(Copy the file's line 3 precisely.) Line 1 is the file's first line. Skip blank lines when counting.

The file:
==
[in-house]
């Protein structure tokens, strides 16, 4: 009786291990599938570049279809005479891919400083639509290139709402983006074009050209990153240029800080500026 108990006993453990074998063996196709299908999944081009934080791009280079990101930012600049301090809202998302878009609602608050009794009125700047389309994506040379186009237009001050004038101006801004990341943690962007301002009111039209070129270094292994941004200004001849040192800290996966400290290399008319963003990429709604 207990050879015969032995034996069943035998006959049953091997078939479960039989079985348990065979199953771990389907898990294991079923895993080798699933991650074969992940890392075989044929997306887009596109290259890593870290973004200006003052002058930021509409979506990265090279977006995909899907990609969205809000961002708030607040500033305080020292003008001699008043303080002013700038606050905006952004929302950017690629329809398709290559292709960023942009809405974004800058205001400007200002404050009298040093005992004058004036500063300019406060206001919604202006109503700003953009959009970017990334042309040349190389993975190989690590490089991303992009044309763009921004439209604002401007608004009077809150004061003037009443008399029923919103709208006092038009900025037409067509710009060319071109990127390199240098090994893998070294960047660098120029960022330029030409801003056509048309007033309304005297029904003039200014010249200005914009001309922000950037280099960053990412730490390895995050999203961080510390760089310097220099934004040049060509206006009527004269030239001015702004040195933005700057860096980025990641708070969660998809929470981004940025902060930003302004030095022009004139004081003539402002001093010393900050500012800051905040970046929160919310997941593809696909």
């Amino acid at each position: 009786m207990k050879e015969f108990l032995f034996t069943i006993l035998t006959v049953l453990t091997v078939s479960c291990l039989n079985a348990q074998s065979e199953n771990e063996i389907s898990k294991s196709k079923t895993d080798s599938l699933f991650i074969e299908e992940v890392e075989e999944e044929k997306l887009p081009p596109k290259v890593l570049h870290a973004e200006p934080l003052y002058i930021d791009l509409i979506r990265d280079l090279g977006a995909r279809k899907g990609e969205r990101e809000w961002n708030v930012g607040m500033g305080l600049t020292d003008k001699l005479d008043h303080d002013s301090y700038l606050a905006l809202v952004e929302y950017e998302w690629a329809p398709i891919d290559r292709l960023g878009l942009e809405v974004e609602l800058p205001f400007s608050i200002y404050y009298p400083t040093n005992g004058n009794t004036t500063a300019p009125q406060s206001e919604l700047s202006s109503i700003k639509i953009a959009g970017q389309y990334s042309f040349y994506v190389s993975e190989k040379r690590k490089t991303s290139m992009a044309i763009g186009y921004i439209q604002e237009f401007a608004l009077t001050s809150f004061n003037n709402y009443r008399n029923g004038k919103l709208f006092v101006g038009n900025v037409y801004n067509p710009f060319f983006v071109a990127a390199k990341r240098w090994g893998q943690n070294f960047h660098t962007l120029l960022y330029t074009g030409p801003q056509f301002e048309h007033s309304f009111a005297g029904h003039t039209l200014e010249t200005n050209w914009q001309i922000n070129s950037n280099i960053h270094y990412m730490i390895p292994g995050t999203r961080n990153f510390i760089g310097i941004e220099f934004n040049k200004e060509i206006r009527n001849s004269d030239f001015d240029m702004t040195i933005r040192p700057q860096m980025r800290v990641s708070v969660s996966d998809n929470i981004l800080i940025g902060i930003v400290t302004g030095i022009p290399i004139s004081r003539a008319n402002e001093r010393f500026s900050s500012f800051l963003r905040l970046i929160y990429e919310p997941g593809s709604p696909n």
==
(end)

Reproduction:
């Amino acid at each position: 009786m207990k050879e015969f108990l032995f034996t069943i006993l035998t006959v049953l453990t091997v078939s479960c291990l039989n079985a348990q074998s065979e199953n771990e063996i389907s898990k294991s196709k079923t895993d080798s599938l699933f991650i074969e299908e992940v890392e075989e999944e044929k997306l887009p081009p596109k290259v890593l570049h870290a973004e200006p934080l003052y002058i930021d791009l509409i979506r990265d280079l090279g977006a995909r279809k899907g990609e969205r990101e809000w961002n708030v930012g607040m500033g305080l600049t020292d003008k001699l005479d008043h303080d002013s301090y700038l606050a905006l809202v952004e929302y950017e998302w690629a329809p398709i891919d290559r292709l960023g878009l942009e809405v974004e609602l800058p205001f400007s608050i200002y404050y009298p400083t040093n005992g004058n009794t004036t500063a300019p009125q406060s206001e919604l700047s202006s109503i700003k639509i953009a959009g970017q389309y990334s042309f040349y994506v190389s993975e190989k040379r690590k490089t991303s290139m992009a044309i763009g186009y921004i439209q604002e237009f401007a608004l009077t001050s809150f004061n003037n709402y009443r008399n029923g004038k919103l709208f006092v101006g038009n900025v037409y801004n067509p710009f060319f983006v071109a990127a390199k990341r240098w090994g893998q943690n070294f960047h660098t962007l120029l960022y330029t074009g030409p801003q056509f301002e048309h007033s309304f009111a005297g029904h003039t039209l200014e010249t200005n050209w914009q001309i922000n070129s950037n280099i960053h270094y990412m730490i390895p292994g995050t999203r961080n990153f510390i760089g310097i941004e220099f934004n040049k200004e060509i206006r009527n001849s004269d030239f001015d240029m702004t040195i933005r040192p700057q860096m980025r800290v990641s708070v969660s996966d998809n929470i981004l800080i940025g902060i930003v400290t302004g030095i022009p290399i004139s004081r003539a008319n402002e001093r010393f500026s900050s500012f800051l963003r905040l970046i929160y990429e919310p997941g593809s709604p696909n």